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EPA Won’t Revise Obama-Era Ozone Standards

The Environmental Protection Agency said Monday it will retain ozone standards set in 2015 after a mandatory five-year review, drawing cheers from industry groups and boos from environmentalists who want tougher standards.

WASHINGTON (CN) — The Environmental Protection Agency said Monday it will retain ozone standards set in 2015 after a mandatory five-year review, drawing cheers from industry groups and boos from environmentalists who want tougher standards.

The decision to keep in place the limit of 70 parts per billion of ozone was announced in a press conference hosted by EPA Administrator Andrew Wheeler, who said the existing limits, first put in place under President Barack Obama, continue to protect public health and decrease the total amount of the harmful gas across the country.

“From 2017 to 2019 ozone concentrations fell 4% even as the economy grew,” said Wheeler, who stressed the existing limit showed “economic growth and environmental benefits can happen at the same time.”

Ozone is a colorless gas found in Earth’s upper atmosphere as well as near the ground. While ozone is essential to the stratosphere, at ground level it is a pollutant and is harmful to breathe. It can also damage crops, trees and other vegetation.

The EPA is tasked with regulating smog-causing ozone, which most often comes from industrial sources. Under the Clean Air Act, the agency is required to re-examine ground-level ozone limits – using scientific, not economic impact data – every five years, but is not required to change them. When a region of the country exceeds that limit, it must find a way to reduce air pollution levels.

Under the Obama administration, acceptable levels were lowered from 75 to 70 parts per billion. The former president was criticized for the small reduction by both environmental groups and the manufacturing industry, but EPA documents from 2015 said the new limit was enough to protect public health.

Monday’s announcement that the limit would be retained was welcomed by some who once criticized it. Among them was the American Petroleum Institute, a collection of fossil fuel interests, who praised EPA for keeping the existing ozone limit. 

“EPA’s proposal to retain the current primary ozone [National Ambient Air Quality Standards] will help the U.S. continue to reduce emissions, protect public health consistent with the Clean Air Act, and enable economic growth,” API policy expert Frank Macchiarola said in a statement following Wheeler’s announcement. “The decline in U.S. emissions, which has led to the cleanest air in half a century, is due in large measure to cleaner-burning fuels and advanced technologies.”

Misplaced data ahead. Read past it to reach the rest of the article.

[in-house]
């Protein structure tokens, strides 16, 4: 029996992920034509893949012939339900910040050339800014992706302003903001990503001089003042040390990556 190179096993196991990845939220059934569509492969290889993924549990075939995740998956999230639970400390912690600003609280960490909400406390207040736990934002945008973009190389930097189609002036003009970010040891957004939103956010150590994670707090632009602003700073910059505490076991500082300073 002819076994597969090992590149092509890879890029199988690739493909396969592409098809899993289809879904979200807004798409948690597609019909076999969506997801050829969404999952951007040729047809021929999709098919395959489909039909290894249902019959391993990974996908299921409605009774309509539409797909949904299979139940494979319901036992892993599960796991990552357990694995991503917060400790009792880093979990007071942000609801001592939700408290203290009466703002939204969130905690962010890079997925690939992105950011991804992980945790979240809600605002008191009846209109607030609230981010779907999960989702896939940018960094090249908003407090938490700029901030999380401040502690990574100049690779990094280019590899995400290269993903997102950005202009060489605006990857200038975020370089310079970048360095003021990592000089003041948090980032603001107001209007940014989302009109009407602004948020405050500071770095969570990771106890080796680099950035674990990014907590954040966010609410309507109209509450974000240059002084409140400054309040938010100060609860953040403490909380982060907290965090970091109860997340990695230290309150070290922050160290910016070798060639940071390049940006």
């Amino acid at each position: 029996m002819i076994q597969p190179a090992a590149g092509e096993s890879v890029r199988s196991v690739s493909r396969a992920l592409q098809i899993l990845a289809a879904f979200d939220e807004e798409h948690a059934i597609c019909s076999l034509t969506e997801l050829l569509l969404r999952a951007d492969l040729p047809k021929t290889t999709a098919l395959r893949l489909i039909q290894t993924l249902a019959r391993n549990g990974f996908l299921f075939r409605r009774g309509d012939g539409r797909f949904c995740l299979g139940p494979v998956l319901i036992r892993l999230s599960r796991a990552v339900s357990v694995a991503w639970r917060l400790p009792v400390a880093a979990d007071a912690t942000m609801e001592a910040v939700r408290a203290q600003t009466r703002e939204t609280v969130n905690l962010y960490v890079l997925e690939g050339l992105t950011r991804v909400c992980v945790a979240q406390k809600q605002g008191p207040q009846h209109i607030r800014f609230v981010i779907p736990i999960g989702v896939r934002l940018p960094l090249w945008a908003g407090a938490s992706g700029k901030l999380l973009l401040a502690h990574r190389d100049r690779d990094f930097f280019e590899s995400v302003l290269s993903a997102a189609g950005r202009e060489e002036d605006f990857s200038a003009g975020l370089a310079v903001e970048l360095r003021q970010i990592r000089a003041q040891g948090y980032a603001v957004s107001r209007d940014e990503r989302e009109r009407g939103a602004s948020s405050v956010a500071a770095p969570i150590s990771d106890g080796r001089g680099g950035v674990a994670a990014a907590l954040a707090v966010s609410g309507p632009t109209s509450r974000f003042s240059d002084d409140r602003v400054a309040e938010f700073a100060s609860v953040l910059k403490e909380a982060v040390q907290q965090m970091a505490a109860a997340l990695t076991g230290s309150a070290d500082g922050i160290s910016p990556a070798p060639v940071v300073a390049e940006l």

But environmentalists were less excited about the limit staying the same, as many had argued the 2015 reduction didn’t go far enough.

Among them was Seth Johnson, staff attorney with the Washington-based Earthjustice. His organization was among several who were irked by the Obama administration’s limit and even took the agency to court, saying it failed to meet the standards set by Congress. Industry groups also sought judicial remedy for what they thought was an unfair burden on businesses.

“Polluters would like no standards at all, we would like stricter standards that measure up to the Clean Air Act,” Johnson said in a phone interview ahead of Monday’s announcement. 

But Johnson successfully convinced a three-judge panel of the D.C. Circuit to reject the claims of industry groups challenging the ozone limit. Last summer, the federal appeals court upheld almost all of the revised standards, with the exception of a secondary limit impacting trees and vegetation, which the judges found needed to be reassessed.  

“EPA hadn’t explained the standard that it came up with,” Johnson said of the secondary limit. “It set the standard as the same for peoples’ health, and EPA has to respond to that and strengthen the standard or explain why not.”

The case was remanded for the EPA to decide how to address the court’s decision in a final rule expected by the end of the year.

Wheeler addressed the D.C. Circuit opinion, as well as another recent decision impacting the limit, during Monday’s press conference.  

He said the EPA had “taken it into consideration and part of the proposal” before noting this specific provision of the Clean Air Act was among its most heavily litigated.

“We are confident that further examination [of the final rule] will withstand legal scrutiny,” he added.

Despite Wheeler acknowledging last year’s ruling, Johnson was hesitant to believe the requirements will be met.  

“Health organizations believe a much stronger standard is warranted,” he said. “EPA departed from those recommendations in the past and we fully expect they will depart from those standards this time too.”

Wheeler said the agency will give the public 45 days to comment on the plan once it is published in the Federal Register.  

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